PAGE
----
• 91. Figure 3.7. Data from Davies and Taylor (1943) on the mean radius and central elevation of a bubble in oil generated by a spark-initiated explosion of 1.32 × 106 ergs situated 6.05 cm below the free surface. The two measures of the bubble radius are one half of the horizontal span ( ) and one quarter of the sum of the horizontal and vertical spans ( ). Theoretical calculations using Equation (3.21) are indicated by the solid lines. free surface flows of bubbles near boundaries (Blake and Gibson 1987). One of the concepts that is particularly useful in determining the direction of bubble translation is based on a property of the flow first introduced by Kelvin (see Lamb 1932) and called the Kelvin impulse. This vector property applies to the flow generated by a finite particle or bubble in a fluid; it is denoted by IKi and defined by IKi = ρL SB φni dS (3.22) where φ is the velocity potential of the irrotational flow, SB is the surface of the bubble, and ni is the outward normal at that surface (defined as positive into the bubble). If one visualizes a bubble in a fluid at rest, then the Kelvin impulse is the impulse that would have to be applied to the bubble in order to generate the motions of the fluid related to the bubble motion. Benjamin and Ellis (1966) were the first to demonstrate the value of this property in determining the interaction between a growing or collapsing bubble and a nearby boundary (see also Blake and Gibson 1987). 99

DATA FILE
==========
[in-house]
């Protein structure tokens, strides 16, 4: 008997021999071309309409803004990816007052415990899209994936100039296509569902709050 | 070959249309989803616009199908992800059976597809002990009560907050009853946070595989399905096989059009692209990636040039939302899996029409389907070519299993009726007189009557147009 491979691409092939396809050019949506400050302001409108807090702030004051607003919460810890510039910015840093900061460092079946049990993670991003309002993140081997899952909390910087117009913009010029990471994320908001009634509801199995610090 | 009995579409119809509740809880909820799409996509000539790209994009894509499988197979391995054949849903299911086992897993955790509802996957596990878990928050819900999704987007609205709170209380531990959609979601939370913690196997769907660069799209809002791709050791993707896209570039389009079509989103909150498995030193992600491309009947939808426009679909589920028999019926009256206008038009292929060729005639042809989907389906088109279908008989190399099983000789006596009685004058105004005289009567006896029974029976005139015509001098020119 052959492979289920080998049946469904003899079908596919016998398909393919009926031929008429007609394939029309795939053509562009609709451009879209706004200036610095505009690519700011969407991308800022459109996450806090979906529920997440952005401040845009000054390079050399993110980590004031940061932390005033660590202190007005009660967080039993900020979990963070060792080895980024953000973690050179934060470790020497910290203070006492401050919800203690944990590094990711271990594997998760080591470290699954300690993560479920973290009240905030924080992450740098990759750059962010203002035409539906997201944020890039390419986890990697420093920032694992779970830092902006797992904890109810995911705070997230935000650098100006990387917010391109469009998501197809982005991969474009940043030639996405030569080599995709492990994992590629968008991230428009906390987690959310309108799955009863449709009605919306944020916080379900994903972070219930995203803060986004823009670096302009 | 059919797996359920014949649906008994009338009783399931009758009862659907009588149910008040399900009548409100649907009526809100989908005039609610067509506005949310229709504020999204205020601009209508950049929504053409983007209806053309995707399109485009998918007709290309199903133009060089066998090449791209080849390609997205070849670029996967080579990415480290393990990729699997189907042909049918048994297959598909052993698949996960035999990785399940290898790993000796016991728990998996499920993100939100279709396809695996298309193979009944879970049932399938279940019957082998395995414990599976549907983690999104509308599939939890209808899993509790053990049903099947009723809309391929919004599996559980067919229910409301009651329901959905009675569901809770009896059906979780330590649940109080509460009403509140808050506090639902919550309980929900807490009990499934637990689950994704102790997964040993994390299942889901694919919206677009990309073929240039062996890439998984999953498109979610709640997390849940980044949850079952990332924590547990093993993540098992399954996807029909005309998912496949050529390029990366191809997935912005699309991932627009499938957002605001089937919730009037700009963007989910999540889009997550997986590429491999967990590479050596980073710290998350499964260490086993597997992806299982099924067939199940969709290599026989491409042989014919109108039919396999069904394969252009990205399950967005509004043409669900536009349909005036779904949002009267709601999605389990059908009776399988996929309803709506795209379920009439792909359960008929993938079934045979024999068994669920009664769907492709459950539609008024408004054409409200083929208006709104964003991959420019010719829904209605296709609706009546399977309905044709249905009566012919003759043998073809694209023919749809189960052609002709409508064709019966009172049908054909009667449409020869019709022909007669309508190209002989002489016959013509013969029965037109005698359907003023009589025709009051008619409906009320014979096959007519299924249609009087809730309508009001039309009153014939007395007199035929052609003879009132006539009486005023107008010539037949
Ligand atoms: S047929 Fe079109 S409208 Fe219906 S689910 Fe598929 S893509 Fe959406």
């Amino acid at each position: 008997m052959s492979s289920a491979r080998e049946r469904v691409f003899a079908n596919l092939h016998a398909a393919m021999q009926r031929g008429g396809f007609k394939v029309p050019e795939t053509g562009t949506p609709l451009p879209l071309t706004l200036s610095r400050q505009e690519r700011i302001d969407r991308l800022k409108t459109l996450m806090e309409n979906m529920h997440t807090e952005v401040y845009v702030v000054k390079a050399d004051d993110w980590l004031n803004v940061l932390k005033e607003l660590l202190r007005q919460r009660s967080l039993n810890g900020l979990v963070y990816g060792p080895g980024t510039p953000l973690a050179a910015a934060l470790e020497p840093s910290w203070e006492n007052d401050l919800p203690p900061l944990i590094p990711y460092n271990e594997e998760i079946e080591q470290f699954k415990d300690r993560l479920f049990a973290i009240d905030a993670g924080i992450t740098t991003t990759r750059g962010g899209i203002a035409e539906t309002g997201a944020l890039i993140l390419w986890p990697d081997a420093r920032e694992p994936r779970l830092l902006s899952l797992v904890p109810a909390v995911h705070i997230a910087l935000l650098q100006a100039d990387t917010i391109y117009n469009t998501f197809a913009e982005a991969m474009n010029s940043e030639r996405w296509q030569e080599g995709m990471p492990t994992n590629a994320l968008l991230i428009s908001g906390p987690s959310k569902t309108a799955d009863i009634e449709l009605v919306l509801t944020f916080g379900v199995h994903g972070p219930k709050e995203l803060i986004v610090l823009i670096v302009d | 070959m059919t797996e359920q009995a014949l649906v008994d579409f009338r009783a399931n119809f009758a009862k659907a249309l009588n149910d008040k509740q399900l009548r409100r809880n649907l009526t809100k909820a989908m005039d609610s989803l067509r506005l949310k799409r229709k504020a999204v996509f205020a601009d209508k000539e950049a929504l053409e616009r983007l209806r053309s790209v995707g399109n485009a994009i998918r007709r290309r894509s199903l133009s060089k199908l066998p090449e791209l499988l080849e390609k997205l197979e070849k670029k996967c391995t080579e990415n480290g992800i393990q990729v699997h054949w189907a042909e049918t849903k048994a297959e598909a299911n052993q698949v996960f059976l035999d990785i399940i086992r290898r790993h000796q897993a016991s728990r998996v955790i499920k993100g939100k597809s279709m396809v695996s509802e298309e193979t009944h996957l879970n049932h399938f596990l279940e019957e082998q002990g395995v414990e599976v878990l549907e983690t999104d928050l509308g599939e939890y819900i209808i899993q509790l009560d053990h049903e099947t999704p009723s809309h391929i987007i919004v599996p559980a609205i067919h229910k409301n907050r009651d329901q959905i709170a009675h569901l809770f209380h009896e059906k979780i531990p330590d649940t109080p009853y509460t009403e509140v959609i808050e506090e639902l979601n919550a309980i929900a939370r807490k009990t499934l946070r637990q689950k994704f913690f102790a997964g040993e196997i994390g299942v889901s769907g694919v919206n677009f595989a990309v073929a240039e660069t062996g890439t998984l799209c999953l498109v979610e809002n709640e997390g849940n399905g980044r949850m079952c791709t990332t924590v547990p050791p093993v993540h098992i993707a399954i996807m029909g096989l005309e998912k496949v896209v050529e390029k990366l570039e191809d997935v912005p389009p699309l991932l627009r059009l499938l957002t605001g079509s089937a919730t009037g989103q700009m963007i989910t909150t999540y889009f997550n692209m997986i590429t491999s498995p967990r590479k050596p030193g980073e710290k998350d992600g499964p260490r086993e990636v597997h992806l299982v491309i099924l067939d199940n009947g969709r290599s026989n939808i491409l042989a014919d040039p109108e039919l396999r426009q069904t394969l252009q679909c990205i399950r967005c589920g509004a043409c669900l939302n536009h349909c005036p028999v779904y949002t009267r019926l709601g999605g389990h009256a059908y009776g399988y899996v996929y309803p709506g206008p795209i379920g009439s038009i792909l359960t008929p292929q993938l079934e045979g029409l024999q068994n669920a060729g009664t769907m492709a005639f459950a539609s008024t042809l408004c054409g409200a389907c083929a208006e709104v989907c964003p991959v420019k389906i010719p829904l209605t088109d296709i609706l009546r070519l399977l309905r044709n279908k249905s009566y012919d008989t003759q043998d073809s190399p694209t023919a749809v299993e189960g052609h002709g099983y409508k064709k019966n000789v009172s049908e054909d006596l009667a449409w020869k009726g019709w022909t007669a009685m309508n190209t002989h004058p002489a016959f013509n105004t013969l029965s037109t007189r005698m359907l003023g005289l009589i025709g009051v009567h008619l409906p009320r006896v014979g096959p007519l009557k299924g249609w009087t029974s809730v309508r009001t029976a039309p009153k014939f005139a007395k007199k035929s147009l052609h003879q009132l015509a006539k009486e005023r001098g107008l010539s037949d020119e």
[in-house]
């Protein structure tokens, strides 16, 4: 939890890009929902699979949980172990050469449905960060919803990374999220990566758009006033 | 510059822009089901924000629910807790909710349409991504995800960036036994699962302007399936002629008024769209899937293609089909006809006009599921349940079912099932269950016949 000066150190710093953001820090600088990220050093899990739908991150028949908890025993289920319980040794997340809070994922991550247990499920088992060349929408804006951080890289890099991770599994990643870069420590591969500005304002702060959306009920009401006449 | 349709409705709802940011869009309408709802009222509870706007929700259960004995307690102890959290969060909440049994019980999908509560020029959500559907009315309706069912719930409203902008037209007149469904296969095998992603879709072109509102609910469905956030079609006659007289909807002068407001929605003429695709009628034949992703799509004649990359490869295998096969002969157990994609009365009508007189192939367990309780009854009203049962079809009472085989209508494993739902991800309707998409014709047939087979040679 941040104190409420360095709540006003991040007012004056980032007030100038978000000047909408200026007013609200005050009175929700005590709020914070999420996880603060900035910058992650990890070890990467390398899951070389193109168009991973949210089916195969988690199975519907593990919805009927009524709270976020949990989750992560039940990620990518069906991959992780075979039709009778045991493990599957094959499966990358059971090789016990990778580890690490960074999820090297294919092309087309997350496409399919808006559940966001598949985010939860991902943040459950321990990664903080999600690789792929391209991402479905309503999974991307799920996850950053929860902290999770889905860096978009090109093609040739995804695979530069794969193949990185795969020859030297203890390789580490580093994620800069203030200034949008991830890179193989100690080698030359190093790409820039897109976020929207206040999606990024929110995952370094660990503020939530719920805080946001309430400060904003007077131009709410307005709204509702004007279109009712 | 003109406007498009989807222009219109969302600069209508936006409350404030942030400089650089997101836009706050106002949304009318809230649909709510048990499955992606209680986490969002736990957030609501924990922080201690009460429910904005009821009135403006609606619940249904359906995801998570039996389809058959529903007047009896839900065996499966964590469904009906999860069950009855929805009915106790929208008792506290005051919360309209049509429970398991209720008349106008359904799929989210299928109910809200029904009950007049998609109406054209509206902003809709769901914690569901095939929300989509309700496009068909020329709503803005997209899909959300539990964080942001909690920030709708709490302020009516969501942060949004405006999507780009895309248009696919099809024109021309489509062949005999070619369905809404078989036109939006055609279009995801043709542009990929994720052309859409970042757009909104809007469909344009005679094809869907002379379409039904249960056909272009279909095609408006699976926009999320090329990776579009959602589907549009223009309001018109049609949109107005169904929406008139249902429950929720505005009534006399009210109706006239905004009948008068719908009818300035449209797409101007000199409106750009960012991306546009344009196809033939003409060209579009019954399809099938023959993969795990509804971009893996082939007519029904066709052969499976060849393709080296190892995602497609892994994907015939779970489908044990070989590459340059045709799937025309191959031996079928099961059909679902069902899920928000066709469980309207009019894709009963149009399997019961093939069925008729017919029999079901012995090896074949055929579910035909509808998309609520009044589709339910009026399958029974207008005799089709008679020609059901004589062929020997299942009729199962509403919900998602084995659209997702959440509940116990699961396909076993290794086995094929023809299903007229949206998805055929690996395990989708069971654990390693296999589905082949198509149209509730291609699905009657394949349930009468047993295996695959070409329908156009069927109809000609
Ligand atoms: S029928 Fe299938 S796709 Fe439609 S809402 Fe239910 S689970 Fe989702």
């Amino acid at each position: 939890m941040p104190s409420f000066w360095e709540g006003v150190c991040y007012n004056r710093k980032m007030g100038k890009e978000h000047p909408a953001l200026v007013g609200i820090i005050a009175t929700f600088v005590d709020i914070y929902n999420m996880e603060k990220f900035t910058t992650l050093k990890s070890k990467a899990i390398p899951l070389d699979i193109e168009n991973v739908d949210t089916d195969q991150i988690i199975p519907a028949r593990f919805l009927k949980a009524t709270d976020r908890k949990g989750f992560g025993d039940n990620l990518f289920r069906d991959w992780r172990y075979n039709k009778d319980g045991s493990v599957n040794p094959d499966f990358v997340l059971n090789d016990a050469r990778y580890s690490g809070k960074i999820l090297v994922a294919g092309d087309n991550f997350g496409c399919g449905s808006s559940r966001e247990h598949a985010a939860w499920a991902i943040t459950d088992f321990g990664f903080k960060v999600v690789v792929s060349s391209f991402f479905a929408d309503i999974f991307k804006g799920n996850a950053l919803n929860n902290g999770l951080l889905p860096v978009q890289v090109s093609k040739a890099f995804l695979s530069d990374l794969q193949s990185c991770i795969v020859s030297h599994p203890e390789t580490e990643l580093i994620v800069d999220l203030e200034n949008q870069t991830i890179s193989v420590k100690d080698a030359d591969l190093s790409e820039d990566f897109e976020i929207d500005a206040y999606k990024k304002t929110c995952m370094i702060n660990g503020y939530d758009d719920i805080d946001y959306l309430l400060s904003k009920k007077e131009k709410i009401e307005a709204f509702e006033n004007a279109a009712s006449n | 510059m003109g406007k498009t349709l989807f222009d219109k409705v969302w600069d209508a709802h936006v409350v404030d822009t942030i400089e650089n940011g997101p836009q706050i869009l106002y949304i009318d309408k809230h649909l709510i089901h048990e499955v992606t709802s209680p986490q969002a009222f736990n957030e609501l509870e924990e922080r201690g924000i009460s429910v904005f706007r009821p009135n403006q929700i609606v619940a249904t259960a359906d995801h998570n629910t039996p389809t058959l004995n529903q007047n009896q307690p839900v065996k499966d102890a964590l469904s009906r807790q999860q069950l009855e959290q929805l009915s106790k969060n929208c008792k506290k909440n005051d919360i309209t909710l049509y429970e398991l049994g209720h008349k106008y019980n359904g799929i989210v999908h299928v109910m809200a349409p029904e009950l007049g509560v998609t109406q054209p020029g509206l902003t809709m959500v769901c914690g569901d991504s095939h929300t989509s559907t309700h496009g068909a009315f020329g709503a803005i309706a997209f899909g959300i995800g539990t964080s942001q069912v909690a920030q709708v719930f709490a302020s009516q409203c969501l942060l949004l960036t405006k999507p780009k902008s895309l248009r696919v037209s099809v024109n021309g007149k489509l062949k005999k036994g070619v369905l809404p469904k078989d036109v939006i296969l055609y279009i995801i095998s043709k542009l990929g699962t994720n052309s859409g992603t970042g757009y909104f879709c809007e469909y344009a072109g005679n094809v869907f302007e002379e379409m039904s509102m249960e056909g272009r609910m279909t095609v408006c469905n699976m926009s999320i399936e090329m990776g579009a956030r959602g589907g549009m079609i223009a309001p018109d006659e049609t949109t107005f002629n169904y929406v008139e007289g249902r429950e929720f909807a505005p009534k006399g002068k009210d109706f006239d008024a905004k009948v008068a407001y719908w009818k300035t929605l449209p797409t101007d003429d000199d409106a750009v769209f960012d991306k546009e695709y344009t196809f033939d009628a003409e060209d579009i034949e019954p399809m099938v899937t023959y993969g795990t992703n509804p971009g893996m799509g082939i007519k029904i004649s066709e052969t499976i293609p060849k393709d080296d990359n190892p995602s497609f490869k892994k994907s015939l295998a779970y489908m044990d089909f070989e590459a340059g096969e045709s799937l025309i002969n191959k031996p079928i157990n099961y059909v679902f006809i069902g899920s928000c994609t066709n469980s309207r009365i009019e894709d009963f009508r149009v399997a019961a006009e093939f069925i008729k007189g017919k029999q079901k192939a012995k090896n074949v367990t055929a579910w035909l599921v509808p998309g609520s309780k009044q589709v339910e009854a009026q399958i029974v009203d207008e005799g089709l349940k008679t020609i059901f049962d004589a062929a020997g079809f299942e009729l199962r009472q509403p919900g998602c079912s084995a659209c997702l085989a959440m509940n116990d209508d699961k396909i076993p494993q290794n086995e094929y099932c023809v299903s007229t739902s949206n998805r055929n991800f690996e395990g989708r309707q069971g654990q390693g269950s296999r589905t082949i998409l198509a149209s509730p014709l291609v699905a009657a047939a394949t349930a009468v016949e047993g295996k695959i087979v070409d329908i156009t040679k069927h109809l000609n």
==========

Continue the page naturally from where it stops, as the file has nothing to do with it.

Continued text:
• 92. 4 BUBBLE GROWTH AND COLLAPSE 4.1 INTRODUCTION Unlike solid particles or liquid droplets, gas/vapor bubbles can grow or collapse in a flow and in doing so manifest a host of phenomena with technological importance. We devote this chapter to the fundamental dynamics of a growing or collapsing bubble in an infinite domain of liquid that is at rest far from the bubble. While the assumption of spherical symmetry is violated in several important processes, it is necessary to first develop this baseline. The dynamics of clouds of bubbles or of bubbly flows are treated in later chapters. 4.2 BUBBLE GROWTH AND COLLAPSE 4.2.1 Rayleigh-Plesset equation Consider a spherical bubble of radius, R(t) (where t is time), in an infinite domain of liquid whose temperature and pressure far from the bubble are T∞ and p∞ (t) respectively. The temperature, T∞ , is assumed to be a simple constant since temperature gradients are not considered. On the other hand, the pressure, p∞ (t), is assumed to be a known (and perhaps controlled) input that regulates the growth or collapse of the bubble. Though compressibility of the liquid can be important in the context of bubble collapse, it will, for the present, be assumed that the liquid density, ρL, is a constant. Furthermore, the dynamic viscosity, µL , is assumed constant and uniform. It will also be assumed that the contents of the bubble are homogeneous and that the temperature, TB (t), and pressure, pB (t), within the bubble are always uniform. These assumptions may not be justified in circumstances that will be identified as the analysis proceeds. The radius of the bubble, R(t), will be one of the primary results of the 100